Media advisory - How Can You Heal a Broken Heart? A Canadian First: An
innovative treatment using stem cells undergoes testing at the CRCHUM, in
collaboration with the Maisonneuve-Rosemont Hospital

    The first patient treated and members of the research team will be
    available for interviews on April 13
    Video: (user and password details at the
    end) and at
<p><span class="xn-location">MONTREAL</span>, <span class="xn-chron">April 12</span> /CNW Telbec/ - Some patients with heart muscles seriously affected by coronary heart disease may soon be able to benefit from an innovative treatment. Researchers at the Research Centre of the Centre hospitalier de l'Université de Montréal (CRCHUM), in collaboration with the Maisonneuve-Rosemont Hospital (MRH) are evaluating the safety, feasibility and efficacy of injecting stem cells into the hearts of patients while they are undergoing coronary bypass surgery. These stem cells could improve healing of the heart and its function.</p>
<p>The IMPACT-CABG (implantation of autologous CD133+ stem cells in patients undergoing coronary artery bypass grafting) protocol evaluates this experimental procedure, which is destined for patients suffering from ischemic heart disease, in which the blood supply to the heart is decreased and associated with heart failure. These patients undergo open-heart coronary bypass surgery, performed by the medical team to improve perfusion of the heart muscle. A few weeks ago, the first patient received progenitor CD133+ stem cells isolated from his bone marrow and enriched at the Cell Therapy Laboratory of the MRH, and has been doing very well ever since. Already, improvement has been noted in the contraction capacity of his heart, which has improved its ability to pump blood.</p>
<p>Objective of the intervention</p>
<p>The IMPACT-CABG study targets a group of patients who suffer heart muscle failure due to coronary heart disease. The goal is to add another treatment option to coronary bypass to promote healing and regeneration of the damaged heart muscle. This new procedure is less invasive and less expensive than heart transplant, the only treatment now available for patients with severe heart failure. The researchers plan to recruit a total of 20 patients throughout Québec in the first phase. A second Canadian centre, at the General Hospital of the University of <span class="xn-location">Toronto</span>, will also take part in the trial. In 2007, the CRCHUM, in collaboration with the MRH, began the COMPARE-AMI clinical trial, to evaluate the safety and feasibility of intramyocardial injection of stem cells (injecting them into the heart through a catheter) in a different group of patients who have suffered their first infarction.</p>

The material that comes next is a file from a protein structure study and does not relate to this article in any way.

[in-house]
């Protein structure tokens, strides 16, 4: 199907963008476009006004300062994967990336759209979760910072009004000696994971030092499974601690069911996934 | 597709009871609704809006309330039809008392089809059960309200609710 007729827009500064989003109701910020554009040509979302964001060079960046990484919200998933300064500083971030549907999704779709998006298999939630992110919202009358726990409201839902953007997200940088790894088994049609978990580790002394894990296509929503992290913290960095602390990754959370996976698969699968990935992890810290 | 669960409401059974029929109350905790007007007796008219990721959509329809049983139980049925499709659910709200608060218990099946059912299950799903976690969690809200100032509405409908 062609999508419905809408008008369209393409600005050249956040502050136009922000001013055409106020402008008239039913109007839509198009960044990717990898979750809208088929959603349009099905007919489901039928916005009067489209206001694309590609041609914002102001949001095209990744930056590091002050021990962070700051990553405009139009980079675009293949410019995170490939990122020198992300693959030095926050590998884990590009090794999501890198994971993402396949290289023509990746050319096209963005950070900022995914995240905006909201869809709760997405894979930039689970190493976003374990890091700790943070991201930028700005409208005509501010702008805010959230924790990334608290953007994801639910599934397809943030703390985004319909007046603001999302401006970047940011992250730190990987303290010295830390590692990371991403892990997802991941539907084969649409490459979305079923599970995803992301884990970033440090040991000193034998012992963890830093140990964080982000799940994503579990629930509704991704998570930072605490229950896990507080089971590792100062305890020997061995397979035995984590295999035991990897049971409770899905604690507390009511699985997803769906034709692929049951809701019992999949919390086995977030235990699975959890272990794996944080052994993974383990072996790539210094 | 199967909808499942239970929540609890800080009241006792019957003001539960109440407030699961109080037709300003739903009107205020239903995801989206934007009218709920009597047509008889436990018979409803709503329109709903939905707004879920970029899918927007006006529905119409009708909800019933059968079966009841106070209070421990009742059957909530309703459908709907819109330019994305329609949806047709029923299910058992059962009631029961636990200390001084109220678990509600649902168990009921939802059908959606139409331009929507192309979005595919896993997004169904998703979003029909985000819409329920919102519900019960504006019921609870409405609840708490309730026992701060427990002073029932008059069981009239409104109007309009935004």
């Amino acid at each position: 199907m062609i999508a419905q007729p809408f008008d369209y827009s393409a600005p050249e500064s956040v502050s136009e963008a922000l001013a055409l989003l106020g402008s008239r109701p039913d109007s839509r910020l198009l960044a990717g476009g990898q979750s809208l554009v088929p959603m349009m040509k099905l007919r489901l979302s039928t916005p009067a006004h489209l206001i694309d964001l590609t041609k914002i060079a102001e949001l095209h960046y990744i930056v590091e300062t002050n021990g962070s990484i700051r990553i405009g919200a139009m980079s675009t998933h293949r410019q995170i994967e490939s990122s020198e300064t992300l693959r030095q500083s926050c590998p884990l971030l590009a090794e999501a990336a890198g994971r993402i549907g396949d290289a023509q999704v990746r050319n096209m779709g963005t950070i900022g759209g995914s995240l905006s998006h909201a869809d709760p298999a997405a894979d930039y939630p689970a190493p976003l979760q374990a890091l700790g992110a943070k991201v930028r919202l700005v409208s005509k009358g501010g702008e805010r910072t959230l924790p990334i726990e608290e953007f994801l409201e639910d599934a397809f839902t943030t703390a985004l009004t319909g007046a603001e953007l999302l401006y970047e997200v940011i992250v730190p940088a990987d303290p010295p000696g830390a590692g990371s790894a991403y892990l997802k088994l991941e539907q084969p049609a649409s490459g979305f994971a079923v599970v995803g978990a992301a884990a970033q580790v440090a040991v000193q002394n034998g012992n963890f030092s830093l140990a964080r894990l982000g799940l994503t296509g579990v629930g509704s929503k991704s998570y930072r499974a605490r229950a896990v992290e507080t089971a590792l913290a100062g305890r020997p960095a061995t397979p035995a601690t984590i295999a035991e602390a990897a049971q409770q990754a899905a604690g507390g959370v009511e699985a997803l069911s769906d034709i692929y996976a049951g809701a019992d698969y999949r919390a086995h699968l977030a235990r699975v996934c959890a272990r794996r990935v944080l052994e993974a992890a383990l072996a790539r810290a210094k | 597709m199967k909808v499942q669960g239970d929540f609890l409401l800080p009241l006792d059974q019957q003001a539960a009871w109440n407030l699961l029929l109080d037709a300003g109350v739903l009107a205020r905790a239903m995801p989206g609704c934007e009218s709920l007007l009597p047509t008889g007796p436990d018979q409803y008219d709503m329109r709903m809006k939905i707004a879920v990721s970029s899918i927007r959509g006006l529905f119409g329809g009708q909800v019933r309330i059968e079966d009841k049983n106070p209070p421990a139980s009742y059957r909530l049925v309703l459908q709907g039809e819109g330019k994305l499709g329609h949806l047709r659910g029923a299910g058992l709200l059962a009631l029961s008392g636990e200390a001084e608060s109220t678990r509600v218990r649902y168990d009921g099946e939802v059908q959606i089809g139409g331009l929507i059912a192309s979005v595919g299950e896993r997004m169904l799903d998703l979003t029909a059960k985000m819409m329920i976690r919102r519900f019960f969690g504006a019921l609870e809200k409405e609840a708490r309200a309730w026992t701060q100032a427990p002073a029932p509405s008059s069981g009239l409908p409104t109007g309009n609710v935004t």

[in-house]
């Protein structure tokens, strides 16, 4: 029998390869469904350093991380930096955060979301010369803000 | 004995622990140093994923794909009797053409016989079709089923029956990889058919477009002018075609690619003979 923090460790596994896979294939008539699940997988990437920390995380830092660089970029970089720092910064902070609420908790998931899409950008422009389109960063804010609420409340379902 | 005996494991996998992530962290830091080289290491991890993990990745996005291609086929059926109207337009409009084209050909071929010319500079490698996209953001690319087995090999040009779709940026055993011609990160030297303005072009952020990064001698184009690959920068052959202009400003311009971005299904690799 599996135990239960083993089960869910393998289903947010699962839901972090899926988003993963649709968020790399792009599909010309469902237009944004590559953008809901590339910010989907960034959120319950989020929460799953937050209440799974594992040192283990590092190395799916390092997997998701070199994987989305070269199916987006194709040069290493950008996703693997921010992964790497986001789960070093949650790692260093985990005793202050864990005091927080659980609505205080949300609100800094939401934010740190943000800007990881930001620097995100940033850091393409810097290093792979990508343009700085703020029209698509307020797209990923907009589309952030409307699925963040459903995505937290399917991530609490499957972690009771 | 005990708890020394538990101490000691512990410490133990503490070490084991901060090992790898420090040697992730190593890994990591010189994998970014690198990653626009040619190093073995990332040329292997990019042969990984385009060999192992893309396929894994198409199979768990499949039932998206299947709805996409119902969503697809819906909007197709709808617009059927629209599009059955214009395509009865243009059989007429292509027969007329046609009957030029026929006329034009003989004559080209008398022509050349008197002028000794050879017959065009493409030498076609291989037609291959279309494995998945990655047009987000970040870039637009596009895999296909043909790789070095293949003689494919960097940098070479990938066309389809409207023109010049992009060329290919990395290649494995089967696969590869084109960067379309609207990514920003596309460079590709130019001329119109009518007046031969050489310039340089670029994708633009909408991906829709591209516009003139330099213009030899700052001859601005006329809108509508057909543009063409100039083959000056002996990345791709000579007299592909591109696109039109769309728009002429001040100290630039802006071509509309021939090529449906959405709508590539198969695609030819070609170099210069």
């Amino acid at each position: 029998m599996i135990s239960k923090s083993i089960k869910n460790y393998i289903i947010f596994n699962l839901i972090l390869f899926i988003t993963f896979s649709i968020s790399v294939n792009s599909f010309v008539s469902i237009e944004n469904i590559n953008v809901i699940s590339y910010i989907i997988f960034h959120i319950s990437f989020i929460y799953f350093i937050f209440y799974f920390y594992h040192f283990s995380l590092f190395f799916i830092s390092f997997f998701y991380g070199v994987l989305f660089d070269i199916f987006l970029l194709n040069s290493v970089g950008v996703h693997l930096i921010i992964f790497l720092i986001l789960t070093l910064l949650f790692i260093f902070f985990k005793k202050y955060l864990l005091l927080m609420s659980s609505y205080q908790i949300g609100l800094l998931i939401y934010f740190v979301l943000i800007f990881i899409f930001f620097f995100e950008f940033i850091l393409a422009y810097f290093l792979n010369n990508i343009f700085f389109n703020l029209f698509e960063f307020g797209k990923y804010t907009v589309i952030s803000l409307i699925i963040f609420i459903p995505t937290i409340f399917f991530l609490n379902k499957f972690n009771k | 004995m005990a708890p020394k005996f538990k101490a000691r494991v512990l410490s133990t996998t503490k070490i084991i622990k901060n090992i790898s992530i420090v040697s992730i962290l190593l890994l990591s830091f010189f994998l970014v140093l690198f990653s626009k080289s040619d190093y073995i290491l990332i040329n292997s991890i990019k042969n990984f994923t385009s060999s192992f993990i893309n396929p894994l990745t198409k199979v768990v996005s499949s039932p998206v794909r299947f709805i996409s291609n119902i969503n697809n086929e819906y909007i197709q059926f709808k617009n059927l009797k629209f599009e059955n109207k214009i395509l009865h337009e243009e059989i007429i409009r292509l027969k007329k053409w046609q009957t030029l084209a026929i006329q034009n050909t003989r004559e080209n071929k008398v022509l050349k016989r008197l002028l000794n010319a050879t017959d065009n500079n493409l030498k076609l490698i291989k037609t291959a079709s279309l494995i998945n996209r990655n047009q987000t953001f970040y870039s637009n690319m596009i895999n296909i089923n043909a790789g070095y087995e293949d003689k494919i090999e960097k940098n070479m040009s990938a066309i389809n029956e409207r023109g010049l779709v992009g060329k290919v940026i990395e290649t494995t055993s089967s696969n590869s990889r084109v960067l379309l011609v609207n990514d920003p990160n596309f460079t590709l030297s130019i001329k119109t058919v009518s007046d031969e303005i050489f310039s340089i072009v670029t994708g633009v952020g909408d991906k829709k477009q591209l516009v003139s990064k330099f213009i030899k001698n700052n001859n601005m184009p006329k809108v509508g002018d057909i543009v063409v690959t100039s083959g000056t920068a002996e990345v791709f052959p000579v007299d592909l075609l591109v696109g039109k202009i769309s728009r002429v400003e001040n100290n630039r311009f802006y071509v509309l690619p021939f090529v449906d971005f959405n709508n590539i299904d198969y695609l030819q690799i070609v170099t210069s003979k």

<p>A Canadian first</p>
<p>Before the IMPACT-CABG trial, previous studies in other countries had also evaluated the safety and feasibility of injecting different stem cells in the hearts of patients with cardiac dysfunction. This is a first study in <span class="xn-location">Canada</span> evaluating intramyocardial injection of stem cells. "Also, no research team in the country had implemented such a complete treatment process, going from harvesting stem cells in the patient, treating them, and injecting them directly into the myocardium," states <span class="xn-person">Dr. Nicolas Noiseux</span>, cardiac surgeon at the CHUM and principal investigator in the study. "Moreover, the methods used to evaluate the recovery of heart function make use of cutting-edge imaging techniques," reports <span class="xn-person">Dr. Samer Mansour</span>, cardiologist at the CHUM, principal co-investigator.</p>
<p>To prepare for the intervention, cells from the bone marrow harvested at the CHUM are transferred to the cell therapy laboratory of the MRH to isolate the most immature stem cells, which will be injected directly into the patient's heart. "MRH has developed a unique expertise in cellular therapy. This expertise serves cardiology in those specific cases and we hope to develop other applications to regenerate the cornea, cartilage and other tissues and organs," adds <span class="xn-person">Dr. Denis Claude Roy</span>, haematologist, Director of research and Director, Cell therapy Laboratory at MRH, and also a principal co-investigator.</p>
<p>The IMPACT-CABG protocol research team is composed of the following CRCHUM investigators and professors from the Université de Montréal's Faculty of Medicine: Drs. <span class="xn-person">Nicolas Noiseux</span>, Samer Mansour, and Louis-Mathieu Stevens, and from HMR, Dr. Denis-Claude Roy.</p>
<p>This research protocol was made possible through a collaboration of the CRCHUM, the Maisonneuve-Rosemont Hospital's Cell Therapy Laboratory, Miltenyi Biotech, the CHUM's Cardiology and Cardiac Surgery Services, the Radiology Department, Health <span class="xn-location">Canada</span> and the Fonds de la recherche en santé du Québec.</p>
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<p>Reference to the protocol: <a href=""></a></p>
    About the CRCHUM:
    About the CHUM:
    About the Maisonneuve-Rosemont Hospital:

For further information: For further information: Media resource persons: Nathalie Forgue, Communications Advisor, Centre hospitalier de l'Université de Montréal, (514) 890-8000, ext. 14342, Pager: (514) 801-5762; François Brochu, Director of Communications, Maisonneuve-Rosemont Hospital, (514) 252-3451; Source: Ève Blais, Acting Director of Communications, Centre hospitalier de l'Université de Montréal

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